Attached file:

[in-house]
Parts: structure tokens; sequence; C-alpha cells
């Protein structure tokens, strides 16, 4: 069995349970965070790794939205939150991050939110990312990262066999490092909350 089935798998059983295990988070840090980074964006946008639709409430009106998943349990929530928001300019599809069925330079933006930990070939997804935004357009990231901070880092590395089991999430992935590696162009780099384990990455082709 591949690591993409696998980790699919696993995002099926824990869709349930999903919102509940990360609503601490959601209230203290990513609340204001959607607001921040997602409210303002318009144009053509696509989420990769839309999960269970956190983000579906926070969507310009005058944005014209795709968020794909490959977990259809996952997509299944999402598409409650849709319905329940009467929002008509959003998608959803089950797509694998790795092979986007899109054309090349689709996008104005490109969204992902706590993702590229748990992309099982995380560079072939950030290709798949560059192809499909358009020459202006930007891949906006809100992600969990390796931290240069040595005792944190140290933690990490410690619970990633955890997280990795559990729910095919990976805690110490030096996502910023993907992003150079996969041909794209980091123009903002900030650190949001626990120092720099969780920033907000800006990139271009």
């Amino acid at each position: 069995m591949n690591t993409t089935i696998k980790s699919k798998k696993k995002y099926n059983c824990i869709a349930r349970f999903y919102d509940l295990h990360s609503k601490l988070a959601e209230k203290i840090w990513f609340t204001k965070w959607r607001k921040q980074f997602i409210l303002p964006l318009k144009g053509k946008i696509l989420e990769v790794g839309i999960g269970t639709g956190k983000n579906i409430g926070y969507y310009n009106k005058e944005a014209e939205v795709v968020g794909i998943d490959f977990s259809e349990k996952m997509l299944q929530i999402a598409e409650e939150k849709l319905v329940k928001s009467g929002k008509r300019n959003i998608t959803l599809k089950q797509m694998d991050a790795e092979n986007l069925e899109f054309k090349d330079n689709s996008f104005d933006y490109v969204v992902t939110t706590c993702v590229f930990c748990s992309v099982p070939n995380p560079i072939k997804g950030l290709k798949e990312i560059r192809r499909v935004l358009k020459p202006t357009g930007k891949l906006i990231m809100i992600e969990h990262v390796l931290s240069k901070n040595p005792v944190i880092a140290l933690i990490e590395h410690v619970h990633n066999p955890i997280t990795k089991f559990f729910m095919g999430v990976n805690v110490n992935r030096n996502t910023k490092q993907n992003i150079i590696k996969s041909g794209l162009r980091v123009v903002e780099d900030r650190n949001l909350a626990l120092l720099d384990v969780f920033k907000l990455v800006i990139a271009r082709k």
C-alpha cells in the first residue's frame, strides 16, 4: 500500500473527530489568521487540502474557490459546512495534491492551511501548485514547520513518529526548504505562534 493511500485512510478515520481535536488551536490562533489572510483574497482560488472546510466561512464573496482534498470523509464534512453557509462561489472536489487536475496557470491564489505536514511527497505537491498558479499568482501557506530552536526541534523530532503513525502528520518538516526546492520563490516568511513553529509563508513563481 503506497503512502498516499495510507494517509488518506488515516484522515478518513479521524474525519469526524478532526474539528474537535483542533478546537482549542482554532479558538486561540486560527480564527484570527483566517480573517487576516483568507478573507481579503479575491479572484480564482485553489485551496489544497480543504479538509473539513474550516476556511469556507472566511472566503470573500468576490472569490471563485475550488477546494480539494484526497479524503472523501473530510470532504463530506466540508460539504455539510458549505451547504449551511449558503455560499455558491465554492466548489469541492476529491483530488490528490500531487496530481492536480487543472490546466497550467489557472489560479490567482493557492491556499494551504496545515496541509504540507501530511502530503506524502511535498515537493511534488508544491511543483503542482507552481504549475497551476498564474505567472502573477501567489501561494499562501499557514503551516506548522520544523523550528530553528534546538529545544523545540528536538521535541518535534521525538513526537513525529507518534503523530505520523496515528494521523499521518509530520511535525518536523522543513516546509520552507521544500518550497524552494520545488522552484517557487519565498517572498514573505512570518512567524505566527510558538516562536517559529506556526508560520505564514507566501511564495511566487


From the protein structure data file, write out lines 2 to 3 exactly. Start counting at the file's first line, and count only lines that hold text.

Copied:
Parts: structure tokens; sequence; C-alpha cells
């Protein structure tokens, strides 16, 4: 069995349970965070790794939205939150991050939110990312990262066999490092909350 089935798998059983295990988070840090980074964006946008639709409430009106998943349990929530928001300019599809069925330079933006930990070939997804935004357009990231901070880092590395089991999430992935590696162009780099384990990455082709 591949690591993409696998980790699919696993995002099926824990869709349930999903919102509940990360609503601490959601209230203290990513609340204001959607607001921040997602409210303002318009144009053509696509989420990769839309999960269970956190983000579906926070969507310009005058944005014209795709968020794909490959977990259809996952997509299944999402598409409650849709319905329940009467929002008509959003998608959803089950797509694998790795092979986007899109054309090349689709996008104005490109969204992902706590993702590229748990992309099982995380560079072939950030290709798949560059192809499909358009020459202006930007891949906006809100992600969990390796931290240069040595005792944190140290933690990490410690619970990633955890997280990795559990729910095919990976805690110490030096996502910023993907992003150079996969041909794209980091123009903002900030650190949001626990120092720099969780920033907000800006990139271009």